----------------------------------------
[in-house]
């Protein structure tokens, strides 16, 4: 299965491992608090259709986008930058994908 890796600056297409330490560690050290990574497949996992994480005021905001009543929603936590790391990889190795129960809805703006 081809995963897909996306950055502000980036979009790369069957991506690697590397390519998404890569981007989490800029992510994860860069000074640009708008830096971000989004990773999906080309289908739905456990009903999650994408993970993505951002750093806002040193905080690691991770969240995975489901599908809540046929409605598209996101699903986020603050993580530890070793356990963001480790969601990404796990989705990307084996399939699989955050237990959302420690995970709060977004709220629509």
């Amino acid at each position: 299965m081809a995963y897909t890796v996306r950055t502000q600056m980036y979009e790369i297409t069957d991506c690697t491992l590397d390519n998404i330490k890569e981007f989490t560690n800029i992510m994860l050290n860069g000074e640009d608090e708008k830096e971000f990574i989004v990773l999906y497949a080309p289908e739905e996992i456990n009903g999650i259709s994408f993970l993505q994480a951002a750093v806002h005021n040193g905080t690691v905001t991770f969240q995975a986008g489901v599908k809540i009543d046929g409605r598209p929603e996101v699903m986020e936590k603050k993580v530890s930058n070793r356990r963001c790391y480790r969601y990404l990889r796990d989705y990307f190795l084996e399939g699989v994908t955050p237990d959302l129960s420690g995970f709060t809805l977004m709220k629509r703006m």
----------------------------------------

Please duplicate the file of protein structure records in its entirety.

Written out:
[in-house]
């Protein structure tokens, strides 16, 4: 299965491992608090259709986008930058994908 890796600056297409330490560690050290990574497949996992994480005021905001009543929603936590790391990889190795129960809805703006 081809995963897909996306950055502000980036979009790369069957991506690697590397390519998404890569981007989490800029992510994860860069000074640009708008830096971000989004990773999906080309289908739905456990009903999650994408993970993505951002750093806002040193905080690691991770969240995975489901599908809540046929409605598209996101699903986020603050993580530890070793356990963001480790969601990404796990989705990307084996399939699989955050237990959302420690995970709060977004709220629509």
């Amino acid at each position: 299965m081809a995963y897909t890796v996306r950055t502000q600056m980036y979009e790369i297409t069957d991506c690697t491992l590397d390519n998404i330490k890569e981007f989490t560690n800029i992510m994860l050290n860069g000074e640009d608090e708008k830096e971000f990574i989004v990773l999906y497949a080309p289908e739905e996992i456990n009903g999650i259709s994408f993970l993505q994480a951002a750093v806002h005021n040193g905080t690691v905001t991770f969240q995975a986008g489901v599908k809540i009543d046929g409605r598209p929603e996101v699903m986020e936590k603050k993580v530890s930058n070793r356990r963001c790391y480790r969601y990404l990889r796990d989705y990307f190795l084996e399939g699989v994908t955050p237990d959302l129960s420690g995970f709060t809805l977004m709220k629509r703006m």